altBeing a successful musician in today’s society often requires a high level of versatility. Many younger music educators are finding themselves teaching privately, and often at a school or two, freelancing at night with various performing groups all while continuing to perfect their craft. Chris White is an up and coming pianist living in the Chicago area who epitomizes this type of working musician. Currently working on his third music degree, Chris maintains a busy schedule of teaching and performing throughout the Midwest.

Chris sat down with us this week to discuss the impact his teachers have had on his career, and gives some poignant advice to other young music teachers who are in a similar situation as he is.

MW: How did you get your start as a piano teacher?

CW: I taught a few students informally during high school but never had regular students until I taught a few kids at the Little Fingers Piano Academy in Toronto, where I grew up.  While my undergraduate degree was not in music (it was in English literature), I was sometimes approached for lessons and would offer them occasionally while I was in school.  It wasn’t until I started my Masters degree in jazz studies at Indiana University that I got heavily involved in teaching.

MW: Did any of your teachers have an influence on your private teaching approach?

CW: I’ve been fortunate to have several great teachers and all have influenced my private teaching approach in various ways.  David Baker at Indiana University has had a great impact on my approach.  From him I learned the importance of challenging the student while maintaining a sense of humor and levity during the lesson.  Barry Harris, another master teacher, has a similar teaching style.

Mark Eisenman is a wonderful jazz pianist based in Toronto.  He showed me that both the teacher and student listening to recordings together during the lesson is a great way to occasionally enhance the lesson experience.  He also has a wonderful concept of phrasing, something he calls the “even goes to odd” method that I share with my students.  In general I liked his systematic approach to teaching jazz – it was a revelation to know that one could learn the bebop language through both exercises and careful listening.

From Luke Gillespie at Indiana University I learned the importance of the teacher acting as the coach or problem-solver.  This means that the teacher is empathetic towards the student and attempts to find out what that student needs individually, rather than forcing any kind of system or blanket approach.  Luke is very good at demonstrating various solutions to one kind of problem and his harmonic knowledge has been useful in my own teaching.

MW: How is going through the process of getting a DMA affected your teaching approach?  Has it changed the way you approach your teaching methods?

CW: Though I am a new DMA student at the University of Illinois and I am not taking any pedagogy courses, I have furthered my knowledge of teaching through observation.  Both Chip Stevens and Chip McNeill are great teachers with their own individual teaching styles.  From their passion about the music I am reminded about my own initial passion I had for jazz, and why I decided to devote my life to this music.  I hope this comes across to my own students.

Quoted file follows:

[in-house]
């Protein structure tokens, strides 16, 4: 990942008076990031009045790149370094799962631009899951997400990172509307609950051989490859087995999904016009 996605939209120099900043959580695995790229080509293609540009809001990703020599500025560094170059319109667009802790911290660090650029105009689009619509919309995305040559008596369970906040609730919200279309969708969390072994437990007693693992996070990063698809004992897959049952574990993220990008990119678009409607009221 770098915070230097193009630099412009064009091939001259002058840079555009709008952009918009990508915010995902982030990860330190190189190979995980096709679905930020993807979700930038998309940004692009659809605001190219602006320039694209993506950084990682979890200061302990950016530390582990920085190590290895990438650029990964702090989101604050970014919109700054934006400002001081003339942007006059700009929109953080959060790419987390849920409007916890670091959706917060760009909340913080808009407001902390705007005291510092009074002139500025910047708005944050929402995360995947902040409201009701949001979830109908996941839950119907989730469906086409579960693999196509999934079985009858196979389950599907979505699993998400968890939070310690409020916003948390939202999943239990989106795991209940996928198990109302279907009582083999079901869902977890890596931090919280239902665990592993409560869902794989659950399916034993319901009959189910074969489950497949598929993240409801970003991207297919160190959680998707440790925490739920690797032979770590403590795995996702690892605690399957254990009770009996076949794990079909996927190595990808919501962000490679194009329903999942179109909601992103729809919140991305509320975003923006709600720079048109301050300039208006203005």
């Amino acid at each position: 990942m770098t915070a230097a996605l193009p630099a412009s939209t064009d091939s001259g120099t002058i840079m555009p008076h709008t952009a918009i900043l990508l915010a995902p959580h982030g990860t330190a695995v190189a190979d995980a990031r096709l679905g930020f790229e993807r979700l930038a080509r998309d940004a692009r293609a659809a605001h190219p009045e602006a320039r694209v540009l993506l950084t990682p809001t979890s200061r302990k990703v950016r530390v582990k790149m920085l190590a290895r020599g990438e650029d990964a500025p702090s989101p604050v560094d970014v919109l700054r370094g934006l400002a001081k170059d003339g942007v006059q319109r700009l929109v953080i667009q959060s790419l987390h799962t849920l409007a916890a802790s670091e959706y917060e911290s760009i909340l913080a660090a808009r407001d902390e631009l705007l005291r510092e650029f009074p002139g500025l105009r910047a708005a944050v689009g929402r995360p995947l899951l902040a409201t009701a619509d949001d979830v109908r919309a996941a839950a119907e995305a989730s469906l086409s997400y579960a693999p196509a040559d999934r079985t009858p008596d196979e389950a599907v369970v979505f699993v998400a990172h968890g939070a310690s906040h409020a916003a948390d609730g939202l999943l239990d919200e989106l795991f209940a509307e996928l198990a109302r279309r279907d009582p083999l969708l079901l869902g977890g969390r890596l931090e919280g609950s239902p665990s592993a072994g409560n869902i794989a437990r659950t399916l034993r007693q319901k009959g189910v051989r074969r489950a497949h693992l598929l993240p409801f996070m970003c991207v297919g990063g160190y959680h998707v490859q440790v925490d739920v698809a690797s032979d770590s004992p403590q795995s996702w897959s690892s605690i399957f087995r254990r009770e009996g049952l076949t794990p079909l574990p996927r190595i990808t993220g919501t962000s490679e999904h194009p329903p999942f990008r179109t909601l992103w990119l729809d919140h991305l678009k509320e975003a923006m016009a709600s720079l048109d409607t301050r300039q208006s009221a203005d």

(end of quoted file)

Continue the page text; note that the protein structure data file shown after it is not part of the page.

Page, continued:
MW: In your opinion how has technology, especially the internet, changed the landscape of music education in recent years and where do you see it headed in the future?

CW: Now that we are able to have audio and video lessons via the internet through programs like Skype, etc, long distance learning is possible.  YouTube has been extremely helpful as a teaching tool as there are many jazz videos online that have been previously difficult to find. 

I think websites have allowed teachers to reach a wider audience and are great forms of advertisement for teaching services.  I digitally record many of my students’ lessons and send them the mp3 file through the net which has been a great thing – gone are the days of the unreliable cassette tape!  I can’t say where technology is headed, but at the rate we are going it can only be headed in a positive direction.

MW: You are such an experienced and accomplished performer as well as an educator.  How has your teaching experience influenced your performing and vice-versa?

CW: My teaching and performing often go hand in hand.  I enjoy telling my students what I have played or learned from recent gigs - it keeps everything fresh and relevant.  Teaching has forced me to think more systematically about what I play so that I can explain what I do.  I think it’s important to show that what you perform can be learned and is within the reach of the student. 

MW: What advice do you have for people who are just starting to teach piano?

CW: I would say that you should always be the best performer you can, be as solid as you can so that you can back up what you teach.  Stay on top of recent developments in the piano world and always strive to improve as a teacher and performer.  Subscribe to trade magazines and join organizations to be a part of a larger support network.  Observe other teachers’ methods and learn from their systems.  Realize that just like a performer, you can improve as teacher with practice and diligence.

MW: What advice do you have for students when they are looking for a private piano teacher?

CW: It would depend on the goals of the student.  If you are a beginner I would recommend finding a teacher who stresses fundamentals.  If you are at the intermediate or advanced level ask a local performer that you admire for a lesson.  Even if they do not teach they may be able to direct you to someone who does.  In general a good place to start would be to call / e-mail a local college and ask if you could meet with one of the faculty members to get a recommendation.

MW: Thanks for talking with us today.

CW: Anytime.

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